One of the items on our list is cooking red meat. Another is cast iron, although I am less worried about that lately. I seasoned my own (even though Ann offered to do it for me, thanks, Ann!). But, regardless, I combined the two with something else I’m a little leery of: cooking game. This guy in my office is quite the hunter, apparently, and the other day I saw a coworker leaving his office with what I actually thought was a heart. It wasn’t (I don’t think) but when I went over to the guy’s cube he offered to let me have some of the venison he had – shot? Hunted? Whatever, there was a cooler of meat in his cube and I took some. (Nope, doesn’t sound sketchy at all. – T)
I looked around and found this recipe, which calls for rubbing the venison with herbs, pan-searing it, finishing it off in the oven and then making a pan sauce with dried cherries and wine. YUM. (Man that looks tasty, why wasn’t I invited over? – T)
The key to cooking any meat, but especially game, is temperature – if you overcook it, it gets dried out and doesn’t taste good.
And guess what happened this time?
So, first we rubbed the meat with garlic, rosemary, and olive oil. Let me say, as someone who doesn’t really eat red meat and doesn’t like preparing meat in general, raw meat is just not appealing:
Meanwhile, we were also working on our side dishes: Tom made a salad, and we also made this awesome cider-glazed sweet potato dish with blue cheese, pecans, and bacon. This dish was totally awesome – the only change we made to it was to add an apple.
I poured some olive oil in the hot cast iron pan, and when it was heated up I added the meat. I only turned it once, and once it was seared the pan when into the oven. Looking back I think I could have seared it a little longer but the recipe made a big point of only cooking it for six minutes total. You definitely get a better sear with cast iron than non-stick, though (do I hear a resounding “DUH”?), and I did like being able to switch the cast iron from stovetop to oven with no issues.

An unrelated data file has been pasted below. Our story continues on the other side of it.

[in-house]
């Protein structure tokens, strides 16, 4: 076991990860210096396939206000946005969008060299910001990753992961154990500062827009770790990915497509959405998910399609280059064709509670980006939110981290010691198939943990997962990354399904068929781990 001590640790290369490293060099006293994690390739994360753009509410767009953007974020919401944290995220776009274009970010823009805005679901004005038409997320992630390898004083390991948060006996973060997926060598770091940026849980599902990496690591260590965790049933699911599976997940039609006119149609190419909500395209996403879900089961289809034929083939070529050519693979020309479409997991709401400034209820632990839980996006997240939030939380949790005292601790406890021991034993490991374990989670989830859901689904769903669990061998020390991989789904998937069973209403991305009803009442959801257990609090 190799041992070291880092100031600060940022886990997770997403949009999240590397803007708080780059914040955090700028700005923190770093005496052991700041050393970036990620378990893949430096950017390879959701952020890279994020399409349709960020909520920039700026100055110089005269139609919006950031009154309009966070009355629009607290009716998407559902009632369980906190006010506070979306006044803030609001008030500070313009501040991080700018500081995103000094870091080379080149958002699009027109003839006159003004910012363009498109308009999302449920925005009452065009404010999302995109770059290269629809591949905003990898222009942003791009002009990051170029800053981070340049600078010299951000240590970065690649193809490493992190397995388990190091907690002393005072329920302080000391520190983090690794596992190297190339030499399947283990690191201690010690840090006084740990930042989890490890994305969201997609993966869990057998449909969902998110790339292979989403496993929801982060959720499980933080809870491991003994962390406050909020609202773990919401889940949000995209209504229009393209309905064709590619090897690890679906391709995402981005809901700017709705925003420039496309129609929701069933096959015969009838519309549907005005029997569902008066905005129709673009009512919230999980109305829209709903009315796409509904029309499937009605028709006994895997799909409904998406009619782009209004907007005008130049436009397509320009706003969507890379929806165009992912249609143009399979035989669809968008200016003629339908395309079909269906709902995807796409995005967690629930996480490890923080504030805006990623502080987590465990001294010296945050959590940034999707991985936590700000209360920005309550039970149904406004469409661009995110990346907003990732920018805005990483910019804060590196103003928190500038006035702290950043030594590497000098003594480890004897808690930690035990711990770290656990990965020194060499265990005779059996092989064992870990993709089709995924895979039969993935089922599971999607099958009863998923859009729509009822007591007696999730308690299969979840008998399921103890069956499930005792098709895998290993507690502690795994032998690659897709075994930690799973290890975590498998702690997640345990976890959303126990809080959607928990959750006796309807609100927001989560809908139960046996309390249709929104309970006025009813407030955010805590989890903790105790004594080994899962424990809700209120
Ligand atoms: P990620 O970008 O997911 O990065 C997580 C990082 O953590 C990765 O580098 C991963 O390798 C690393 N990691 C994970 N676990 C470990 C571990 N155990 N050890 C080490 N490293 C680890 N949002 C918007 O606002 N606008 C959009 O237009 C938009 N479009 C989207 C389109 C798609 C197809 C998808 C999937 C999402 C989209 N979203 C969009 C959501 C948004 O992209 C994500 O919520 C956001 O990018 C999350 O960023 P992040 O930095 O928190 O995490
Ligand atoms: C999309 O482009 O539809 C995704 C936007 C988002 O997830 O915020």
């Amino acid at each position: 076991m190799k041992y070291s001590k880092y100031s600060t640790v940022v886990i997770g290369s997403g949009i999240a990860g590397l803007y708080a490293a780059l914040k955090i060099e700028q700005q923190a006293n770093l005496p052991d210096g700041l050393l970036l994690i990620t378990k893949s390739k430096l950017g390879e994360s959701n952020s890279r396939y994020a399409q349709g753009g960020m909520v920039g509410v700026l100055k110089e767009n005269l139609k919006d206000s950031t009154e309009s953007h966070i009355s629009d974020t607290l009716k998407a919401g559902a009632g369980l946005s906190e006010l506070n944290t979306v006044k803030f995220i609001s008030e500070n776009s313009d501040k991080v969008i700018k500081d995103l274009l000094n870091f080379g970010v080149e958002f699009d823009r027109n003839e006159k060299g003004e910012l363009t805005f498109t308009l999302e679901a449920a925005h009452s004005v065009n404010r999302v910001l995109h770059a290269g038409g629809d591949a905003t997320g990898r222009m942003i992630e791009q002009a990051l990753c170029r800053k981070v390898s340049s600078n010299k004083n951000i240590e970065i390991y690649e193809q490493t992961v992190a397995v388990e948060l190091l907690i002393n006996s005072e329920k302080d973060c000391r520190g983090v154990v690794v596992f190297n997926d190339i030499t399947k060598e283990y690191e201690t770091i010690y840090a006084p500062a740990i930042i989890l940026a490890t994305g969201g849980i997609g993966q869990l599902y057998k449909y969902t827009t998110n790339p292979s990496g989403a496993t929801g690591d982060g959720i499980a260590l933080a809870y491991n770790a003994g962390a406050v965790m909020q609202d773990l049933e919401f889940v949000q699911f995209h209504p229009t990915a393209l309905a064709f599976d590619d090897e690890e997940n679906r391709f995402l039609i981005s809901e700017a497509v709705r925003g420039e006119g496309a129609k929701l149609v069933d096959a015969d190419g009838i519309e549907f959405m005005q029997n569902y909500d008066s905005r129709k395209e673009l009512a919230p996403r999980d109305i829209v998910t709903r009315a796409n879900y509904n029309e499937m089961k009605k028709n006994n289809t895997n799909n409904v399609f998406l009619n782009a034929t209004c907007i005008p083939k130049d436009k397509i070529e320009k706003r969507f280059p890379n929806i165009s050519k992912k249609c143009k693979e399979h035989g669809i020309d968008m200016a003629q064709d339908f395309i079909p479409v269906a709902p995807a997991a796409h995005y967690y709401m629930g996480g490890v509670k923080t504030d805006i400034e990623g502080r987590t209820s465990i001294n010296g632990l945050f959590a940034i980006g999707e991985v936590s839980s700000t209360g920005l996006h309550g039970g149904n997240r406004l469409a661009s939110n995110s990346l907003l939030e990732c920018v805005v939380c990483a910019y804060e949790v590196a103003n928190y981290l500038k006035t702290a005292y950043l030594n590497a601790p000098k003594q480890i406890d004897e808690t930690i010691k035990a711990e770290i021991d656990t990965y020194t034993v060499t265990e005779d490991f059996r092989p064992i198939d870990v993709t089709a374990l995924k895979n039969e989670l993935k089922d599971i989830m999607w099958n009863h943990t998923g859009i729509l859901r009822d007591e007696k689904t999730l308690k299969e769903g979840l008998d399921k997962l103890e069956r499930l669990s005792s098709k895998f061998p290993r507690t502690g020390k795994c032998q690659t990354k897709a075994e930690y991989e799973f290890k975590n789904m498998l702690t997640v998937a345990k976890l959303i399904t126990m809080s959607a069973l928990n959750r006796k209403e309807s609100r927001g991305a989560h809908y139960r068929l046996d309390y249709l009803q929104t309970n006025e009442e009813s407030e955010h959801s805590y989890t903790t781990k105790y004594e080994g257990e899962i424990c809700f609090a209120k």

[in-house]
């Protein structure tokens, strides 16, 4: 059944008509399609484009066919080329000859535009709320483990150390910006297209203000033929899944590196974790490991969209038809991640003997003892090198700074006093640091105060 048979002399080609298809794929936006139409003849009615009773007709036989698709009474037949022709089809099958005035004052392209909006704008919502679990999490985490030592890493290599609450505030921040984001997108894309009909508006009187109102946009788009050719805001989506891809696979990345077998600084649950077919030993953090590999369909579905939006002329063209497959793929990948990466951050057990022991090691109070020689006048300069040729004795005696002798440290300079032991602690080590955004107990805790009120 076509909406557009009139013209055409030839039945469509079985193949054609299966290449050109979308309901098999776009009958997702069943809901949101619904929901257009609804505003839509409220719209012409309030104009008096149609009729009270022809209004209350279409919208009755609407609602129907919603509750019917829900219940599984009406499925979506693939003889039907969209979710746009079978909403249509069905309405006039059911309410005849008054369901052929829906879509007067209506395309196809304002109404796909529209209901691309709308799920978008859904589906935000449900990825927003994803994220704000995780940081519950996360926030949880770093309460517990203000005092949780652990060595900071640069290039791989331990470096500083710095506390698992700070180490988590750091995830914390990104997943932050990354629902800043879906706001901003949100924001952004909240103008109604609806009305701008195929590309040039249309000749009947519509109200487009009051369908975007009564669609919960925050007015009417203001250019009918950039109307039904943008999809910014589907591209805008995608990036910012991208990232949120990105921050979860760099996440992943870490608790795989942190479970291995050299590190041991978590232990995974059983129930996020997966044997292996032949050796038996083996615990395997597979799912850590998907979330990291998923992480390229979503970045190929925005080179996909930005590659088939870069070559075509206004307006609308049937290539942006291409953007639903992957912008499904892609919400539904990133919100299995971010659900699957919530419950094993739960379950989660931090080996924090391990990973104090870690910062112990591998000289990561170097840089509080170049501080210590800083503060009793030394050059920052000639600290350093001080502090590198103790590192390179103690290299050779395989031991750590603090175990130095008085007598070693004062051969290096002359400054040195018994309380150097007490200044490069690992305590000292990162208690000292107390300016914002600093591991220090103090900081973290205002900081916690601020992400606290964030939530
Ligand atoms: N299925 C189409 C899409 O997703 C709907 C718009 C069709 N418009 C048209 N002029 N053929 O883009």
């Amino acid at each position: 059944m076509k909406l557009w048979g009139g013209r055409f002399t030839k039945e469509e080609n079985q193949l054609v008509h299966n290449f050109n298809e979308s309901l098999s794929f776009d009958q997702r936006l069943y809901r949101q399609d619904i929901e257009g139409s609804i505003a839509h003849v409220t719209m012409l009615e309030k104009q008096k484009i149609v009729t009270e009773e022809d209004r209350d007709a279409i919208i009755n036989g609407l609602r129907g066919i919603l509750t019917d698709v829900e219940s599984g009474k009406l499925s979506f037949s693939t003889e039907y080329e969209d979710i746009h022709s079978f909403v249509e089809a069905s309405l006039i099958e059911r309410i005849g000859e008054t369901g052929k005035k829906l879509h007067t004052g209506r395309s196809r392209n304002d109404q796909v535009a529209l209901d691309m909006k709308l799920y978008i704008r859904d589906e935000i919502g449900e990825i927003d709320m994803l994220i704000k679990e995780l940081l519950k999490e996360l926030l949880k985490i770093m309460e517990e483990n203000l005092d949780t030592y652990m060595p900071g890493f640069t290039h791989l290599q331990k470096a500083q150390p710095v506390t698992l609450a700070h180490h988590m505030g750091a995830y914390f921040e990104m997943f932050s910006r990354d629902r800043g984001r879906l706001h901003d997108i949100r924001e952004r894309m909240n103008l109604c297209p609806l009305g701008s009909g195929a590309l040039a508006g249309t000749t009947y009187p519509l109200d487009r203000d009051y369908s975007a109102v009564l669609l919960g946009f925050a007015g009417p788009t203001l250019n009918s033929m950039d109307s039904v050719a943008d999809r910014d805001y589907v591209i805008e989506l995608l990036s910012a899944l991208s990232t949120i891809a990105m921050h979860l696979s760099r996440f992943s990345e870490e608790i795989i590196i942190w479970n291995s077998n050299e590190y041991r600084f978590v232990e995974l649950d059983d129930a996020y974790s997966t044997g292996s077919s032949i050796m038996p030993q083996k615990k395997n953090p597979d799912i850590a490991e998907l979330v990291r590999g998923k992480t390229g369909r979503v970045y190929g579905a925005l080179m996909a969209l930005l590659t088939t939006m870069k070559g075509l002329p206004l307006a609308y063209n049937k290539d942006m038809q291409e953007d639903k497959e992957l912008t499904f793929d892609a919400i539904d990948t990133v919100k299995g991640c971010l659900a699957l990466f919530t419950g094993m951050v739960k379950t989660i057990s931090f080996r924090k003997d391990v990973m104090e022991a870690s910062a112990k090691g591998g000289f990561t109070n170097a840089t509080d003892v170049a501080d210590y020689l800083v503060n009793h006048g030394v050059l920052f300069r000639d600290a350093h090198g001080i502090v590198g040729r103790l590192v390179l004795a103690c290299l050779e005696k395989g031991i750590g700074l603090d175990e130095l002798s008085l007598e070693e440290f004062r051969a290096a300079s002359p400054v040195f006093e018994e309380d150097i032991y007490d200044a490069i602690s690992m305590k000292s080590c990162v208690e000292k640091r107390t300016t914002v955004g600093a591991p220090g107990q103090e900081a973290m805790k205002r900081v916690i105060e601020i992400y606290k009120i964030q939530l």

So we put it in the oven and I stuck the digital thermometer in – it’s supposed to stay in the meat and once it reaches the correct temperature, the thermometer beeps to let you know the meat is done. So when it beeped only a few minutes later, I was kind of surprised. Guess what? The thermometer was incorrect. When we cut into the meat, it was still raw. Gah. (Sounds like you might need a new thermometer. I am helpful, aren’t I? – T)
Once we finally deemed it finished, we took it out and wrapped the meat in foil while I made the sauce. Now, the sauce calls for dried cherries and black currant jam. I couldn’t find dried cherries and didn’t even bother to look for the jam; I used dried cranberries and some black raspberry jam that we had on hand.
I deglazed the pan with the wine, then added the broth (oh I used chicken instead of beef whatever we had a lot left over after Fake Thanksgiving) and more wine instead of water. So basically I didn’t really follow the sauce recipe at all, but it came out awesome. Meat bits, wine, jam . . . what’s not to like? Well, I didn’t really like how long it took to cook. I think next time I would use less liquid – by the time the sauce had thickened the meat was too cool for my taste. Oh, well.
We plated everything, and Tom sliced the meat. We paired it with a Duckhorn Cabernet Sauvignon. Tom thought the meat was “Awesomely outrageous.” I thought it tasted like . . . red meat with a sauce. Not that that’s a bad thing! It just didn’t really taste much different than a steak to me. Maybe because it was over-cooked, maybe because I don’t eat a lot of red meat, I don’t know.